Derby
  1. Derby
  2. DERBY-3198

Using setQueryTimeout will leak sections

    Details

    • Type: Bug Bug
    • Status: Closed
    • Priority: Major Major
    • Resolution: Fixed
    • Affects Version/s: 10.3.1.4
    • Fix Version/s: 10.4.1.3
    • Component/s: JDBC, Network Client
    • Labels:
      None

      Description

      The implementation of setQueryTimeout relies on NetStatementReply.writeSetSpecialRegister() which will allocate a dynamic section when called. No reference to this Section object is kept, and so Section.free() never gets called on it. Executing the same statment repeatedly with a query timeout set results in the client driver throwing an exception because the number of Sections exceeding 32000.

      1. repro.diff
        0.7 kB
        Dyre Tjeldvoll
      2. derby-3198.v6.diff
        8 kB
        Dyre Tjeldvoll
      3. derby-3198.v5.diff
        8 kB
        Dyre Tjeldvoll
      4. derby-3198.v4.diff
        7 kB
        Dyre Tjeldvoll
      5. derby-3198.v3.diff
        5 kB
        Dyre Tjeldvoll
      6. derby-3198.v2.diff
        5 kB
        Dyre Tjeldvoll
      7. derby-3198.v1.diff
        5 kB
        Dyre Tjeldvoll

        Issue Links

          Activity

          Hide
          Dyre Tjeldvoll added a comment -

          This issue has no fix version, but has been checked in to trunk after the 10.3 branch was cut, and has not been merged to the 10.3 branch (before the last release).
          (Some have been checked into trunk after 10.4 was cut and then merged to 10.4).

          Show
          Dyre Tjeldvoll added a comment - This issue has no fix version, but has been checked in to trunk after the 10.3 branch was cut, and has not been merged to the 10.3 branch (before the last release). (Some have been checked into trunk after 10.4 was cut and then merged to 10.4).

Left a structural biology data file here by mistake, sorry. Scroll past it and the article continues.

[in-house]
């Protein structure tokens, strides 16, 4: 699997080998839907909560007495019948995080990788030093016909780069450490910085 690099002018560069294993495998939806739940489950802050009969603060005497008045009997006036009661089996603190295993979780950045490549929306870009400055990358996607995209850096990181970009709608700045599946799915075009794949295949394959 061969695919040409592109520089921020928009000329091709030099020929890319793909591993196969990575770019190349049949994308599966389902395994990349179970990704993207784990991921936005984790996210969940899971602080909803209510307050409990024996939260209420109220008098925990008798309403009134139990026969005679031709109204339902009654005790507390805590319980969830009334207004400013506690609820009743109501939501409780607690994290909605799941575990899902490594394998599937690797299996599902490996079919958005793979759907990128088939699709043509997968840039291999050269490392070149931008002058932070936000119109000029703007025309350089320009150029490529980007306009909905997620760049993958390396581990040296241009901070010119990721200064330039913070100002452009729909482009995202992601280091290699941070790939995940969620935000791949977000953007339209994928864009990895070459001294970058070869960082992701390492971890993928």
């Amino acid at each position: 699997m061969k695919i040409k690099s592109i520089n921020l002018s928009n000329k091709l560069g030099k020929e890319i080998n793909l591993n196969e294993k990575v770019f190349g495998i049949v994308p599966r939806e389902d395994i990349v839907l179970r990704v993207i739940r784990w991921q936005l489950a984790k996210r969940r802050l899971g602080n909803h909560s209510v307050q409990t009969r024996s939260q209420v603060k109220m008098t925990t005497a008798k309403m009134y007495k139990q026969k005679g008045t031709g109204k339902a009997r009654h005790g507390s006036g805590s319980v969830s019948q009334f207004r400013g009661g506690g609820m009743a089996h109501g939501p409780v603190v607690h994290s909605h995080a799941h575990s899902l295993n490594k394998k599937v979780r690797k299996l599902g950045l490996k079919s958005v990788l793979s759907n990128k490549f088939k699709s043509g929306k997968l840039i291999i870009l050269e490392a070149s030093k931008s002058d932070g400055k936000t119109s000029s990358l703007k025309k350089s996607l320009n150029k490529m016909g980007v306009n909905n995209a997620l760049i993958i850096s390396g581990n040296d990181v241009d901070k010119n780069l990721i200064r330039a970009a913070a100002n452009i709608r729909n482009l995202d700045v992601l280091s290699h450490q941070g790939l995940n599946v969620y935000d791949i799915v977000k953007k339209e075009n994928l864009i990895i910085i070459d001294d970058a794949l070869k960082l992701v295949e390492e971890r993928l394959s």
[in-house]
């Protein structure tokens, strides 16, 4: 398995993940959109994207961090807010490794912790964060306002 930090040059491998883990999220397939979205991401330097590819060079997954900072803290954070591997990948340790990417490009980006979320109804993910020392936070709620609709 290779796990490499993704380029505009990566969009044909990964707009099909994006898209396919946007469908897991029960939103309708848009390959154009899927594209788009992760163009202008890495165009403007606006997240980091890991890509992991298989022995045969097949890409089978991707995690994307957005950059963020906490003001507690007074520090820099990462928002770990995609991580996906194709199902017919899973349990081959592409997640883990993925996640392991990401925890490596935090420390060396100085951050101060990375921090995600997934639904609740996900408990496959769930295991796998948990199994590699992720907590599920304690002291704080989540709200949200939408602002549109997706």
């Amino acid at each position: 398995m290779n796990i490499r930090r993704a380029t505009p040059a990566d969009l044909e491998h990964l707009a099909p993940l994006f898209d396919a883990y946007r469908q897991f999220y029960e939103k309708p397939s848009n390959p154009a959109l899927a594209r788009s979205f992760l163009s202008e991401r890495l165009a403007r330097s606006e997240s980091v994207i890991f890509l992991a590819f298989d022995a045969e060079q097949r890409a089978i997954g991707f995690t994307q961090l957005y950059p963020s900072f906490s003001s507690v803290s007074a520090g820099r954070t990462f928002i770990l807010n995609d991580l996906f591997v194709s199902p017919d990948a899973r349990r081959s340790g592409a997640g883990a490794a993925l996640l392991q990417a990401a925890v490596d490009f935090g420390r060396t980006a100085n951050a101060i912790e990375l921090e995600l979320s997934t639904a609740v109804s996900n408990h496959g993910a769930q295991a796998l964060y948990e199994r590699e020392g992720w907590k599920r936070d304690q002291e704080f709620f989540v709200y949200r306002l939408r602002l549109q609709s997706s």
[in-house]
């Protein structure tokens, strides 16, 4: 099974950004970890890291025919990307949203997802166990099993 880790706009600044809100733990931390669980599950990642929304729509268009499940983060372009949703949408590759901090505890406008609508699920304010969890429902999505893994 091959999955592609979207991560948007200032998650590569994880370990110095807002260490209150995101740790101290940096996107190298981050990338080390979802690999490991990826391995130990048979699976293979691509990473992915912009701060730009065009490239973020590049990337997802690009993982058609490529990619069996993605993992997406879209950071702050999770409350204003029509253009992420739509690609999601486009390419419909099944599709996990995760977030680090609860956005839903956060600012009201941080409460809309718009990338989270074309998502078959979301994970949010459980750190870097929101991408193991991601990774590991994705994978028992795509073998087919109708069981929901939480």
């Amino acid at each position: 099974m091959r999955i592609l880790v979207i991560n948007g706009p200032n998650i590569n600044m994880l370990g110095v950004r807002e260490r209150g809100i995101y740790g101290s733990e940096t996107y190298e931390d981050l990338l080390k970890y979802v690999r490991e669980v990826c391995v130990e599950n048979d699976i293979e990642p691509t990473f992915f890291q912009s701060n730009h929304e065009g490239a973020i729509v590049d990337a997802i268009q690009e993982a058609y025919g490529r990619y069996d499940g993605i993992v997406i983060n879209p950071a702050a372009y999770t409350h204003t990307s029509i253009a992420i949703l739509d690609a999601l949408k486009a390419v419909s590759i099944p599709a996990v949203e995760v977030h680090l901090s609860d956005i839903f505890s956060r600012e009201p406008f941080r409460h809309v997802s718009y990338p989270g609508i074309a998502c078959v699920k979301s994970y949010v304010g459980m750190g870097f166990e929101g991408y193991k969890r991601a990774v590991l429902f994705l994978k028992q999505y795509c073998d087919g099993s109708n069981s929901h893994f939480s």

Hide
          Dyre Tjeldvoll added a comment -

          Fixed

          Show
          Dyre Tjeldvoll added a comment - Fixed
          Hide
          Dyre Tjeldvoll added a comment -

          Committed revision 602495.

          Show
          Dyre Tjeldvoll added a comment - Committed revision 602495.
          Hide
          Dyre Tjeldvoll added a comment -

          Committed revision 602495.

          Show
          Dyre Tjeldvoll added a comment - Committed revision 602495.
          Hide
          Dyre Tjeldvoll added a comment -

          v6 is the final version of this patch. All tests pass. Plan to commit shortly.

          Show
          Dyre Tjeldvoll added a comment - v6 is the final version of this patch. All tests pass. Plan to commit shortly.
          Hide
          Dyre Tjeldvoll added a comment -

          From what I can tell, the call to Section.free() in Statement.initResetStatement() can either come from a call to Statement's constructor, or from a chain of 13 method calls originating from ClientPooledConnection.reset().

          My interpretation of this is that by freeing Sections in initResetStatement() we ensure that Statements belonging to unused Connections in a connection pool do not hold on to Section objects. This sounds reasonable, so I think it is a good idea to free setSpecialRegisterSection_ in Statement.initResetStatement() as well.

          Show